#"Changed Type"{0}

Where the #"Changed Type" is the previous step. Here are the results of running the preceding expression:

Getting the first row of a Table
Getting the first row of a Table

So we can get the second and third rows with similar expressions. The following image shows the entire codes in the Advanced Editor:

Power Query expressions in Advanced Editor in Power BI Desktop
Power Query expressions in Advanced Editor

But how do we concatenate the values of the rows?

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Integrating and Visualising Multiple Microsoft To Do Accounts with Power BI

Integrating and Visualising Multiple Microsoft To Do Accounts with Power BI

It’s been a while that I use Microsoft To Do to organise my daily tasks. From work-related tasks to buy groceries. While Microsoft To Do is super easy to use but there are some challenges in using it more efficiently, especially when you have multiple O365 accounts within different organisations. Here are some of the challenges I faced; you may face other challenges too:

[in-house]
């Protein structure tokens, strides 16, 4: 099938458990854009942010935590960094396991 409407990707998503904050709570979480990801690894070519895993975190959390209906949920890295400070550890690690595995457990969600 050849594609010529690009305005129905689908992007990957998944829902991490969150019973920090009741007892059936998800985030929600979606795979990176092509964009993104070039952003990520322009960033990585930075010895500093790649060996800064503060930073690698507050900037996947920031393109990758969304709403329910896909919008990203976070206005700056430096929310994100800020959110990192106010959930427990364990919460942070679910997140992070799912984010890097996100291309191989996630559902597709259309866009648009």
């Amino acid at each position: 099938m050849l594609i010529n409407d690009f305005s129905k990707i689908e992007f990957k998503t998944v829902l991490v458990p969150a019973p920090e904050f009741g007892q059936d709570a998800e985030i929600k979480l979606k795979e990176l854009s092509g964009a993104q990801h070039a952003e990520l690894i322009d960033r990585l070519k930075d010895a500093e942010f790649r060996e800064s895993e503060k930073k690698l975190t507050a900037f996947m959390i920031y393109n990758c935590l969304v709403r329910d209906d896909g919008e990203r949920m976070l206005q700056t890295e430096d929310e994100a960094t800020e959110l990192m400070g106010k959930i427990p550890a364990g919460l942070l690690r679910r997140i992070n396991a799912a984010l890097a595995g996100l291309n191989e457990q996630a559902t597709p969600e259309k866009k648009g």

• The Microsoft To Do app for Windows devices is very user friendly with amazingly good features like the ability to add multiple To Do accounts. However, we currently have to select which account we would like to use and the app shows all our tasks within that specific account. This means we can not see all our tasks from all our accounts in a single place.
  • The Microsoft To Do app for iOS devices is also very handy to use, but it lacks adding multiple accounts. Hence we cannot see all our tasks from multiple O365 accounts on the app. 🙁
  • We can use the Tasks within the Microsoft Outlook desktop application (I used the Windows version) which is by far the most comprehensive one with tons of features. While we can see tasks from multiple accounts in a single place, it is a real challenge if I want to know which task is assigned to which account. Besides, it is really hard to answer some questions like, how many high-priority tasks I have for today or the week ahead. I know, we can group tasks, but, it is still not so intuitive.